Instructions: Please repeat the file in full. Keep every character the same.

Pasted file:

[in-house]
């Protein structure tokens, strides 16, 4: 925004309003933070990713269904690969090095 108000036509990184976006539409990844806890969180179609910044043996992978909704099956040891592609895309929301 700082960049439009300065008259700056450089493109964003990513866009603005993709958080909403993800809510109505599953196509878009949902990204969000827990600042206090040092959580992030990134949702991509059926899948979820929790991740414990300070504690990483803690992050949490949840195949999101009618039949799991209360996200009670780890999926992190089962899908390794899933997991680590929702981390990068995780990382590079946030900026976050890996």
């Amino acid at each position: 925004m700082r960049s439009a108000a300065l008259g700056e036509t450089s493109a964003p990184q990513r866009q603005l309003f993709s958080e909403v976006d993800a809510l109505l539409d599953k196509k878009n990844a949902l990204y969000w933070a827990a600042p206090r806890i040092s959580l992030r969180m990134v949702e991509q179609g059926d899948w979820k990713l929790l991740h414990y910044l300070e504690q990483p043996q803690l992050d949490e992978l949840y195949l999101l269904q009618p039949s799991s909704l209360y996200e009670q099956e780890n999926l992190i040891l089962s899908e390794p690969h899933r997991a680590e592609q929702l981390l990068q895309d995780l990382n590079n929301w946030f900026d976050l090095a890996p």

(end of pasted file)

[in-house]
């Protein structure tokens, strides 16, 4: 925004309003933070990713269904690969090095 108000036509990184976006539409990844806890969180179609910044043996992978909704099956040891592609895309929301 700082960049439009300065008259700056450089493109964003990513866009603005993709958080909403993800809510109505599953196509878009949902990204969000827990600042206090040092959580992030990134949702991509059926899948979820929790991740414990300070504690990483803690992050949490949840195949999101009618039949799991209360996200009670780890999926992190089962899908390794899933997991680590929702981390990068995780990382590079946030900026976050890996």
């Amino acid at each position: 925004m700082r960049s439009a108000a300065l008259g700056e036509t450089s493109a964003p990184q990513r866009q603005l309003f993709s958080e909403v976006d993800a809510l109505l539409d599953k196509k878009n990844a949902l990204y969000w933070a827990a600042p206090r806890i040092s959580l992030r969180m990134v949702e991509q179609g059926d899948w979820k990713l929790l991740h414990y910044l300070e504690q990483p043996q803690l992050d949490e992978l949840y195949l999101l269904q009618p039949s799991s909704l209360y996200e009670q099956e780890n999926l992190i040891l089962s899908e390794p690969h899933r997991a680590e592609q929702l981390l990068q895309d995780l990382n590079n929301w946030f900026d976050l090095a890996p």